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Mel and Bono in a Million Dollar Argument|
Posted on Thursday, January 25 @ 01:03:38 CET by Macphisto
(NYPost) -- NEW YORK — Rocker Bono yesterday blasted Mel Gibson, accusing the Aussie hunk of using his star power to bury a new film that the U2 frontman produced.
Gibson, who plays a freak with an amputated third arm in German director Wim Wenders' offbeat murder mystery The Million Dollar Hotel, has publicly referred to the movie as being "boring as a dog's a**."
"I don't think he likes himself in it much and, as a result, I think he kind of wishes it would go away," Bono told The New York Post from Dublin, where U2 is preparing for its upcoming American tour.
"I think Mel maybe wanted to be involved in an independent project, but that he actually doesn't like independent films. Deep down, maybe he likes the explosions and the car chases."
Bono, who dreamed up the movie — then co-produced and co-wrote it — says the distributor, Lions Gate Films, has done little to promote the film, which opens in limited release Feb. 2. And he blames Gibson.
"I have a lot of respect for him as an actor, but I haven't forgiven him for the way Wim has been treated by Lions Gate," Bono said.
Bono has long been a friend and collaborator of Wenders, the expressionistic auteur responsible for Wings of Desire, Paris, Texas and last year's documentary phenomenon, Buena Vista Social Club.
He asked Wenders to direct the film — a murder mystery/love story set in seedy downtown Los Angeles — after originally presenting the script to Gibson in 1993.
The role of oddball FBI agent Skinner is certainly a departure for Gibson. Skinner is essentially a freak — at one point, we see him tending a scar left on his back when his third arm was amputated. And, while it's somewhat reminiscent of his on-the-edge Lethal Weapon cop, the performance is sure to shock fans of Gibson's mainstream work.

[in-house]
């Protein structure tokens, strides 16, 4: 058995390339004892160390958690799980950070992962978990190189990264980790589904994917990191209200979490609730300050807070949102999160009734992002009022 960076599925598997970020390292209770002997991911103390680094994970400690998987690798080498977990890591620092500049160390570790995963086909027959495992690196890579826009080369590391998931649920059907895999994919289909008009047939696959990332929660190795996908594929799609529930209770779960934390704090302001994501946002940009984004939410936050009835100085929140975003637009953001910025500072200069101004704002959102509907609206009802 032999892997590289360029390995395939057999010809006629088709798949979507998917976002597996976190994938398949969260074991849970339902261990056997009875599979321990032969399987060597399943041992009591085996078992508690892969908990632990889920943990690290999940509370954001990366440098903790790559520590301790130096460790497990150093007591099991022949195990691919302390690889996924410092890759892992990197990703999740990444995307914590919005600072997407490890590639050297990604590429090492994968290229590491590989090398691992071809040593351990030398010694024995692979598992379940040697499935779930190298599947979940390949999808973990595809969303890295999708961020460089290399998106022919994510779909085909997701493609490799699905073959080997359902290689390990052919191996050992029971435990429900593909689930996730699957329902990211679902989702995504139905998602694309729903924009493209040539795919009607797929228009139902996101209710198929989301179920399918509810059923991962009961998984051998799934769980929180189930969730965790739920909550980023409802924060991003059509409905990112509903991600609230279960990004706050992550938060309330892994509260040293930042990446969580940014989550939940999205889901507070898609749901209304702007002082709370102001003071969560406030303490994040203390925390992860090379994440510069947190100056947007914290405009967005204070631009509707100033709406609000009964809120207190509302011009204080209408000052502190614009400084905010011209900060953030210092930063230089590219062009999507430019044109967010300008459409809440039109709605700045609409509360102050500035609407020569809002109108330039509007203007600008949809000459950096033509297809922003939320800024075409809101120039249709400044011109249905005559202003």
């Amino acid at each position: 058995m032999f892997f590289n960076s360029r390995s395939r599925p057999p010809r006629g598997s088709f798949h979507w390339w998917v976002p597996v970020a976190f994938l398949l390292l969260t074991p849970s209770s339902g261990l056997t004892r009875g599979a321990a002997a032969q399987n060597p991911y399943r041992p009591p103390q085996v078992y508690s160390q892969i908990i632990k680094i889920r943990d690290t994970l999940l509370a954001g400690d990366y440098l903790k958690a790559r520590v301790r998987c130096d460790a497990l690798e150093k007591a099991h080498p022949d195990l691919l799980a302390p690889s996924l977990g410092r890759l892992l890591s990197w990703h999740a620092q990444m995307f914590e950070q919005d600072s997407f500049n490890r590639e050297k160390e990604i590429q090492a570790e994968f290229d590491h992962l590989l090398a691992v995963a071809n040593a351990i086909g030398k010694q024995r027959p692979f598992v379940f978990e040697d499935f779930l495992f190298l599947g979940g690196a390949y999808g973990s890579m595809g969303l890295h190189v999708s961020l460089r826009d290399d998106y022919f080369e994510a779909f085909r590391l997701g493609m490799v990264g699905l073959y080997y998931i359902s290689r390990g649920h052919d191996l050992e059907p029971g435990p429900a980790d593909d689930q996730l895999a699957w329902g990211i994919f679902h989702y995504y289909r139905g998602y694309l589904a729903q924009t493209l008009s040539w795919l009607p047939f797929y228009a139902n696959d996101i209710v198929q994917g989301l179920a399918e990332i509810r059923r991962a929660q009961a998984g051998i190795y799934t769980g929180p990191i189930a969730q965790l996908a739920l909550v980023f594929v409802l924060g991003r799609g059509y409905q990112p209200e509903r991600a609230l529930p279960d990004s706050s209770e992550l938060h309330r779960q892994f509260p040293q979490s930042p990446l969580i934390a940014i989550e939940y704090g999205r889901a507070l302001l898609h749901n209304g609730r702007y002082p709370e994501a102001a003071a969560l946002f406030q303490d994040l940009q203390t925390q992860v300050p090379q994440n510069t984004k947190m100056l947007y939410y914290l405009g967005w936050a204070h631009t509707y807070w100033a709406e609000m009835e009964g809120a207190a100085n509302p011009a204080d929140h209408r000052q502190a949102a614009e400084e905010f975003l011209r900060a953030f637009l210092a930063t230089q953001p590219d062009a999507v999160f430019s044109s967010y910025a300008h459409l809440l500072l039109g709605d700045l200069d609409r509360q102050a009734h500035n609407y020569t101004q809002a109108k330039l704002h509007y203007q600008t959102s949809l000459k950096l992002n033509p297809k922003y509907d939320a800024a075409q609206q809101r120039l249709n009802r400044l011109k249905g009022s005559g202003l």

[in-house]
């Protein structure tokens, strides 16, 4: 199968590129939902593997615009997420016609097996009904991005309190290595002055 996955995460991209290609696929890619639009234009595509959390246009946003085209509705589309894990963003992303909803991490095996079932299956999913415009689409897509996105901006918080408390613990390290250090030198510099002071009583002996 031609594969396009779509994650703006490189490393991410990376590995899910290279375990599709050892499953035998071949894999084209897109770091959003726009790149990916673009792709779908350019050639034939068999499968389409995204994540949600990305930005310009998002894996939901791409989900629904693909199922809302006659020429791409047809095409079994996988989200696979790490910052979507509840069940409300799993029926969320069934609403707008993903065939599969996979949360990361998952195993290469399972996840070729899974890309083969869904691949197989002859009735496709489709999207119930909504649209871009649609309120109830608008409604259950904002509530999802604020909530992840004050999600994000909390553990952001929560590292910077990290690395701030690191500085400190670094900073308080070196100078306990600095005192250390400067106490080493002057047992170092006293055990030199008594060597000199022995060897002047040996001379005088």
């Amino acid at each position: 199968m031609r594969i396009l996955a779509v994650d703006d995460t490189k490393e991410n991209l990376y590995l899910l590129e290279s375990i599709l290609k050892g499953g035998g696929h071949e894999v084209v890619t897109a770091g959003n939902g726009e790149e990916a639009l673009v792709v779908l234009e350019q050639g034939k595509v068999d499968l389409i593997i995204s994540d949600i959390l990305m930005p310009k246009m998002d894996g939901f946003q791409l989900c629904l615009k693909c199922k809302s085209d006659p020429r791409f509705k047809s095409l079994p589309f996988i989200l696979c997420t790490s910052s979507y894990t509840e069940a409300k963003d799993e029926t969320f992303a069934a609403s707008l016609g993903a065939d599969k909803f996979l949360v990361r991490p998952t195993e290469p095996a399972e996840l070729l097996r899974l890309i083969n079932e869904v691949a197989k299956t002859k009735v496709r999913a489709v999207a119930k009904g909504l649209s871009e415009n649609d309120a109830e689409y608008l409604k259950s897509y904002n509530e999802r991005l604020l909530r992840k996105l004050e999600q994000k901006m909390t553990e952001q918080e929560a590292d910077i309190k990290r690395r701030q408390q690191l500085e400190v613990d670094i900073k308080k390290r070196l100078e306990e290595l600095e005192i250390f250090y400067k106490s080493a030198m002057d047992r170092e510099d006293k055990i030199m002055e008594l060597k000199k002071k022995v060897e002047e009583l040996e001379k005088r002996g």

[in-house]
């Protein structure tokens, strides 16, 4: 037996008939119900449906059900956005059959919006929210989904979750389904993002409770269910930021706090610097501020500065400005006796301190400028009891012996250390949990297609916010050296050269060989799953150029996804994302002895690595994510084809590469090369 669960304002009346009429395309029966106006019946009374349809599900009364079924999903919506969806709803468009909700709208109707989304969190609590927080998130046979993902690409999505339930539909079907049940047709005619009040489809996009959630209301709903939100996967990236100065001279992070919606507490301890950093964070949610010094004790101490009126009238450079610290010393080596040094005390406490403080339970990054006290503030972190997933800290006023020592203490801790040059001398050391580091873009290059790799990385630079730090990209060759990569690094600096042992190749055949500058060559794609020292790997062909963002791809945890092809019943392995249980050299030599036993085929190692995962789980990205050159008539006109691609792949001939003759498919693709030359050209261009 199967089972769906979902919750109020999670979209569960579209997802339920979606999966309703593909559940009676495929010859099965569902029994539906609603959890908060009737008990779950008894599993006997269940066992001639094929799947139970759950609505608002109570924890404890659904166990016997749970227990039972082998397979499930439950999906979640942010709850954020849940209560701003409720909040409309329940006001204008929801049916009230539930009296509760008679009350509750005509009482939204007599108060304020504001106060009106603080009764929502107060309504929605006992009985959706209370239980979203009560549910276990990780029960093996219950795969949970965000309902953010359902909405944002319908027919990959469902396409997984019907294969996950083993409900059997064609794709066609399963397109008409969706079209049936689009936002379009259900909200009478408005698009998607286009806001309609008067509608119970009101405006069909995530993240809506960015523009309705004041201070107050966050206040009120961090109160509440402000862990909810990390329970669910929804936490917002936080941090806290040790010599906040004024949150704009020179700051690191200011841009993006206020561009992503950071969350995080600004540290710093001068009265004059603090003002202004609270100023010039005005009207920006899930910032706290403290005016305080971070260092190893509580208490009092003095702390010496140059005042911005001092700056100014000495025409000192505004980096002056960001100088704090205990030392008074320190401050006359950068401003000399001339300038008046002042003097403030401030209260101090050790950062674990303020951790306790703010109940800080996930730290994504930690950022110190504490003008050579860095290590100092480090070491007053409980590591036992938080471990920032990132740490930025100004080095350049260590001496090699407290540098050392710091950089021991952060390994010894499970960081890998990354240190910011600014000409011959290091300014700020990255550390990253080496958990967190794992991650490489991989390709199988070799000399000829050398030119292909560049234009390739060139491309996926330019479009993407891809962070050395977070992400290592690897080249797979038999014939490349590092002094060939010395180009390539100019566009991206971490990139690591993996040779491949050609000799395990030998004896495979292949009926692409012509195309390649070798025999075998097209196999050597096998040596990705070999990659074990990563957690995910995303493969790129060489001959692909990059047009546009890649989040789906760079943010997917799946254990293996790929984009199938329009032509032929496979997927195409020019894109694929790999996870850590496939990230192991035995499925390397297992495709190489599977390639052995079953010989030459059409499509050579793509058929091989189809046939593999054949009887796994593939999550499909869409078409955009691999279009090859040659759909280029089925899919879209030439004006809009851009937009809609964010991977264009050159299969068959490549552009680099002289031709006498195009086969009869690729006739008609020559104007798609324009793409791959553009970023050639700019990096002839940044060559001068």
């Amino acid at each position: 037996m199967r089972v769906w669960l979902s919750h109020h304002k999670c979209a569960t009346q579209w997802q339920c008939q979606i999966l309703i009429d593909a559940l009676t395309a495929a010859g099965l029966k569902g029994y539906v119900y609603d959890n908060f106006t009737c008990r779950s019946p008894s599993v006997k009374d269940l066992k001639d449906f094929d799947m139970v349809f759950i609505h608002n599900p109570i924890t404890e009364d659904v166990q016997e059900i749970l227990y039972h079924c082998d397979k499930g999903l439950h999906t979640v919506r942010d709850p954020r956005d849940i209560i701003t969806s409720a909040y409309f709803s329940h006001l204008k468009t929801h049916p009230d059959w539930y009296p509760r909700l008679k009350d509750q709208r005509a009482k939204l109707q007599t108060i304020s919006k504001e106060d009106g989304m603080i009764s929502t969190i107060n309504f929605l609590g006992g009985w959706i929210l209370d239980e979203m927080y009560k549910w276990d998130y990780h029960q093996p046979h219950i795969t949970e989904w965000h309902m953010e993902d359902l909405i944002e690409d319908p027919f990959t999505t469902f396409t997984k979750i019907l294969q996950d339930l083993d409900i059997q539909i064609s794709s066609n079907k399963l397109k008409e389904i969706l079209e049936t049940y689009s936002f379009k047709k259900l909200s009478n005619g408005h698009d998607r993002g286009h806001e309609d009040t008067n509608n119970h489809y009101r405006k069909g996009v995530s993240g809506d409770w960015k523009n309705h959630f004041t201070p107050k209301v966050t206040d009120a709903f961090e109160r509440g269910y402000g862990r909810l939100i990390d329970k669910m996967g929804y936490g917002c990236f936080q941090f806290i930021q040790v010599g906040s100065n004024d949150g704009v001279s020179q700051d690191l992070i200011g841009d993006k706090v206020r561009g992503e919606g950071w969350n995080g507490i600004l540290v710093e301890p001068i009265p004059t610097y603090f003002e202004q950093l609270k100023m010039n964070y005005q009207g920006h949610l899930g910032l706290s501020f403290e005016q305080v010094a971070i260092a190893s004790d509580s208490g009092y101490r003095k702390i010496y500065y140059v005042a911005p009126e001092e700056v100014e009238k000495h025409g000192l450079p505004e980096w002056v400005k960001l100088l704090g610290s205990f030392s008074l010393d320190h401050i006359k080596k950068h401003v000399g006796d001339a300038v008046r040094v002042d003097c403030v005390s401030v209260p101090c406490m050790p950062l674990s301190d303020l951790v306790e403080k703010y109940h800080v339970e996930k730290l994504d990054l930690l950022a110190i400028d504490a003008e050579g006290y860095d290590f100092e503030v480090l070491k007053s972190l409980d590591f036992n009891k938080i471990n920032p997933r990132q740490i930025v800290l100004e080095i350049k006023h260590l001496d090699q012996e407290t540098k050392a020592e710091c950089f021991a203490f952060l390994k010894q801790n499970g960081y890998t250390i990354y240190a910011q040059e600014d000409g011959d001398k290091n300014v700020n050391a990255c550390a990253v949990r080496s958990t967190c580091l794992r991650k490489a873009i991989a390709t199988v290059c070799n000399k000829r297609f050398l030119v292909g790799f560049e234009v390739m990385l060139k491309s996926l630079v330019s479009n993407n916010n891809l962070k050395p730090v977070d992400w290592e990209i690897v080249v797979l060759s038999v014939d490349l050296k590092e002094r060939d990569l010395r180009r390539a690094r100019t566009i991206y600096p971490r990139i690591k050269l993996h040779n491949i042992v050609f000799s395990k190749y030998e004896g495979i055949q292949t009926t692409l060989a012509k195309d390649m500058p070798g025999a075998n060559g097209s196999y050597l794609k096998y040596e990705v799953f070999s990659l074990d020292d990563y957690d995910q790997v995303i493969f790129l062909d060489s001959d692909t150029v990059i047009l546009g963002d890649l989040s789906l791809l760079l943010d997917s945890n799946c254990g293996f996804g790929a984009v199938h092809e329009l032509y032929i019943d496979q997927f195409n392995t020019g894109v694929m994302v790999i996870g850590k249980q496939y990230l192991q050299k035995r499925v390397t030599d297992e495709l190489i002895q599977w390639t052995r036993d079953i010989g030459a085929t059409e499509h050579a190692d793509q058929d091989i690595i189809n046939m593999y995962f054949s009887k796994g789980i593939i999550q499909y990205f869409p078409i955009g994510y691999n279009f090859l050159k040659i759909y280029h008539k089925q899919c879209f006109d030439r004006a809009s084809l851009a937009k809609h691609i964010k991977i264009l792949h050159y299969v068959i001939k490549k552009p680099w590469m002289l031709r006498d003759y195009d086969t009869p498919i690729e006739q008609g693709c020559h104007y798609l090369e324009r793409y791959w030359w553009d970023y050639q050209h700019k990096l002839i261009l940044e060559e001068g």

"It's a thankless part," Bono says. "He doesn't win, he doesn't get the girl and he doesn't get to kill everybody."
Lions Gate declined comment yesterday, but Gibson's rep, Alan Neirob, called Bono's accusations "absurd."
"Mel owns this film. It's his film. He's a producer on it and one of the actors," he said. "He'd be an idiot to try and bury it.
"Mel just did a whole bunch of interviews for Million Dollar Hotel and he couldn't have praised the people involved with the film more, including Bono."
Wenders says he still considers Gibson a "friend of the project."
"I think he's really extraordinary in the film and gutsy to do it," he told The Post. "I understand it throws him into a certain dilemma, now that he's so successful with The Patriot and What Women Want. This film is the opposite of those."
He said Gibson had called him to apologize for the "dog's a**" comment, made during an Australian promotional tour last year for What Women Want.
"I still love him for having accepted this role and for being honest about the film," Wenders says. "You can count on him that he's not just going to say polite things."
But Bono continued his blistering attack on Gibson, saying, "Wim has made two, maybe more, of the top 30 films ever made. Has Mel?
"In the end, is it about box office over being great?
"Wim is a great filmmaker, and I think he should be treated with respect.
"Wim will never talk like this. I can, so I am."
Bono said he hasn't spoken to Gibson since the "dog's a**" comment, which Gibson has admitted was "a mistake," a result of fatigue.
The Million Dollar Hotel already has a turbulent history, beginning with a 35-day shoot in a skid-row hotel where junkies regularly threw hypodermic needles at the crew.
Despite winning the Silver Bear prize at last year's Berlin Film Festival, it has met with mixed reaction in Europe, where it was released early last year.
"It got monstered in England because it's not part of that smart-ass school of filmmaking," Bono says. "It's quite soulful and poetic."
Bono believes that, like many of Wenders' films, Hotel will have a lasting impact.
"At the moment, it's confined to a few cinemas around the U.S., so in one sense, [Gibson's] having his way," he says. "But I have a funny feeling, because the reviews have been good, that it will be around for a long time."